Several Democrats in the state House of Representatives are backing legislation to legalize marijuana and sell through the existing state store system.
House Bill 1180 was introduced Thursday by Rep. David Delloso, D-Ridley Park, and referred to the House Liquor Control Committee. In addition to Delloso, 12 Democrats have signed on as co-sponsors of the legislation.
Delloso proposes to have marijuana be legal for those over the age of 21. Those buying marijuana would have to show proof of age. It would still remain a crime to sell marijuana to those under the of 21 and to drive under the influence of marijuana.
“In 2017, almost 21,000 adults in Pennsylvania were arrested for low-level cannabis possession charges,” Delloso wrote in his legislative memorandum. “The prosecution of these individuals cost Pennsylvania taxpayers $46 million. Furthermore, although African Americans use cannabis at a similar rate to white Americans, African Americans are almost four times more likely to be arrested for cannabis possession. According to the auditor general of Pennsylvania, legalizing adult use cannabis in Pennsylvania could create a $1.66 billion industry that would create more than 18,000 good jobs and generate hundreds of millions of dollars in tax revenue every year.”
HOW THE PROPOSAL WORKS
Unlike New York state, which created new state boards to manage its legalized marijuana program, Delloso proposes to have the adult-use marijuana program run through the Pennsylvania Liquor Control Board. The PCLB would have the power to buy, import or have in its possession for sale marijuana and marijuana products with approval of the state Treasurer’s Office. It would set prices for marijuana and related products, and determine which municipalities would host retail cannabis stores and where in those municipalities stores would be located.
There would be a $5,000 application fee to operate a cannabis establishment and a $700 yearly license renewal charge. Delloso is proposing a 10% tax on marijuana sales by cannabis cultivation facilities unless the cultivation facility is partnering with a Pennsylvania farm that is growing marijuana for the facility. Marijuana users would pay a 19% tax.
Facilities would be licensed to purchase marijuana, manufacture, prepare and package marijuana products and then sell marijuana to other marijuana manufacturing companies and retail marijuana stores.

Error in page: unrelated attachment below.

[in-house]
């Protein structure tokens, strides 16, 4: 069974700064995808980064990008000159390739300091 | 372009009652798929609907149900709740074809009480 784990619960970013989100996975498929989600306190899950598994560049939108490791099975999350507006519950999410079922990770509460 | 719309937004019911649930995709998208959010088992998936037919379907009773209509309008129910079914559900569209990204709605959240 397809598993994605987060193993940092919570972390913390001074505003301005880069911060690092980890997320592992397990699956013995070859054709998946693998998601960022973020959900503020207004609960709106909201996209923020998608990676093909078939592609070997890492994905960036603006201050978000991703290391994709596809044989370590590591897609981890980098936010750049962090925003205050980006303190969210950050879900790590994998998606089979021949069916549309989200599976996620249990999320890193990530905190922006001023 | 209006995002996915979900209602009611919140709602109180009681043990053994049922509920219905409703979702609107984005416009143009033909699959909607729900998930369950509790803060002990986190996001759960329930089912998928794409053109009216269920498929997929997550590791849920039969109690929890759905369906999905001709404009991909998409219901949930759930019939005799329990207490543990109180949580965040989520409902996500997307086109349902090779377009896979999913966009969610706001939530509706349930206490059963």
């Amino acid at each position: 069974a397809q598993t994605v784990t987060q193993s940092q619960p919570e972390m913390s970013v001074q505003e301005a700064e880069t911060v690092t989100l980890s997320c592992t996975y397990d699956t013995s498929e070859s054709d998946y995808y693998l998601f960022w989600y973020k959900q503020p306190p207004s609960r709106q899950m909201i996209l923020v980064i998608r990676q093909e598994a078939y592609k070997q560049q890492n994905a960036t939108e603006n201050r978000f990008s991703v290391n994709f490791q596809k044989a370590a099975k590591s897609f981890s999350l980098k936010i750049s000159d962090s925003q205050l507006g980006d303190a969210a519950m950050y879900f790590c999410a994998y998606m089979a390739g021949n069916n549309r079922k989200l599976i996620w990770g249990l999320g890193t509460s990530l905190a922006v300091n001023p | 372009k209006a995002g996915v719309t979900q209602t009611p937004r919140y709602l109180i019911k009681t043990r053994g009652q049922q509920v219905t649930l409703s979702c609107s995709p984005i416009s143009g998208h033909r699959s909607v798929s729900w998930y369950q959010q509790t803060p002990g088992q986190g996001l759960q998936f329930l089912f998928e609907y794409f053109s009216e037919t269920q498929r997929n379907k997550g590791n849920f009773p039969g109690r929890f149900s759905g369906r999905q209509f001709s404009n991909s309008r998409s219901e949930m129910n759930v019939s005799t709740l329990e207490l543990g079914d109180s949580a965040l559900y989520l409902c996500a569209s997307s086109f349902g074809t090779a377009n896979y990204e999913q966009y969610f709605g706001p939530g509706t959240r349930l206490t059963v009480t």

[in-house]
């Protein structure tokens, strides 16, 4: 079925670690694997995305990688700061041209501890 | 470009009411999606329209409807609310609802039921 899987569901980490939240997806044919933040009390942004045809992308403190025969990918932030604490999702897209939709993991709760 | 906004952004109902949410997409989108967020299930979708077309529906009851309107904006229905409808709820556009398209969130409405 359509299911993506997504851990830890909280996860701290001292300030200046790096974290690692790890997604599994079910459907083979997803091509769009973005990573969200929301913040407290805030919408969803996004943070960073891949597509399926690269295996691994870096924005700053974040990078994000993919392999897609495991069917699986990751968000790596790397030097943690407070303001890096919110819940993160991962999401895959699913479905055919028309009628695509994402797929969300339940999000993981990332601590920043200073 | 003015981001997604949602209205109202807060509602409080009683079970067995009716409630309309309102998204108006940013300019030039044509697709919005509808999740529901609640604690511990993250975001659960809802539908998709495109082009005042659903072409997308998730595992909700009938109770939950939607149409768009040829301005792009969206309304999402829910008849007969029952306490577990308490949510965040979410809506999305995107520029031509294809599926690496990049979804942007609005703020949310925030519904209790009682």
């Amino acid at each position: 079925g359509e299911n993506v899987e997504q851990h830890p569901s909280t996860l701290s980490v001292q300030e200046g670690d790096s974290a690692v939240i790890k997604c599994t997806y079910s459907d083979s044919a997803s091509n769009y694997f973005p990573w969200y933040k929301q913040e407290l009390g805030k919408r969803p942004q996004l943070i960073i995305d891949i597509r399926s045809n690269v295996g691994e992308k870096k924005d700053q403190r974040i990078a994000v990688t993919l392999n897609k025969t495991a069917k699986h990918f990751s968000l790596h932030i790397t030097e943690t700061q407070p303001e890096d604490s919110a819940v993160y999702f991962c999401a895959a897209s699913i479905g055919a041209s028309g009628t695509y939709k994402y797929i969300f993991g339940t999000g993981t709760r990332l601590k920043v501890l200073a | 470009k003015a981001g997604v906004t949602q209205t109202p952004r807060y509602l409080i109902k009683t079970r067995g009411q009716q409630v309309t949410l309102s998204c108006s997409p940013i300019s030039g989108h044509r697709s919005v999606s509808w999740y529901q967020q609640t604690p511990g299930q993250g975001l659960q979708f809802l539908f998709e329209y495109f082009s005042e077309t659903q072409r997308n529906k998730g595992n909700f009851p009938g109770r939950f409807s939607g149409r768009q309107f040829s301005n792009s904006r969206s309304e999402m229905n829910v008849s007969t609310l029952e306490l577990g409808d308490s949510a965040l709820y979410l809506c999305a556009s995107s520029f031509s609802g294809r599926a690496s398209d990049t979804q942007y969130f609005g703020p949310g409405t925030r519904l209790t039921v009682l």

“However, permitting private companies to sell cannabis in Pennsylvania could allow large corporations to take over the cannabis industry, putting profits before the well-being of our communities,” Delloso wrote. “For these reasons, my legislation will legalize adult use cannabis through the current state store system in order to ensure the safety and integrity of cannabis sales in Pennsylvania.”
Delloso’s proposed legislation would allow the possession, growing, processing or transportation of no more than six marijuana plants in a private home. Private growers would have to grow marijuana in an enclosed, locked space that is not open to the public and could not sell their marijuana, though home growers could transfer an ounce or less of marijuana without receiving any compensation to anyone who is over the age of 21.
The legislation also does not allow open consumption of marijuana in public or in a way that endangers others.
Local governments would be allowed to enact an ordinance or regulation specifying which municipal departments would be responsible for processing applications for cannabis establishments and would be allowed to regulate the time, place and number of marijuana establishments, procedures to issue, suspend and revoke a license issued by a locality and local operating, licensing and application fees.
Delloso’s proposal also includes an expungement process for marijuana arrests. The Administrative Office of Pennsylvania Courts would be given six months to transmit all records of a marijuana arrest or conviction for expungement to the Pennsylvania State Police, which would review the records and send a final list of arrests or convictions that should be expunged. A Court of Common Pleas that receives an expungement order for a person currently in jail would be ordered to immediately release the inmate. Anyone whose driver’s license is suspended or revoked as a result of a conviction that has been expunged would be immediately reinstated once their conviction is dismissed.
“Additionally, this legislation would also expunge low level cannabis convictions and permit individuals to grow up to six plants,” Delloso wrote. “This would in turn increase the amount of law enforcement resources and reduce the racial disparity in the criminal justice system related to cannabis convictions.”
No employer would be required to permit or accommodate the use of marijuana in the workplace. The mere presence of a nonintoxicating level of marijuana on an employee’s blood test would not be allowed to result in an employee’s firing or other discipline. Employers would be able to adopt and enforce their own policies restricting marijuana use by employees in the workplace.
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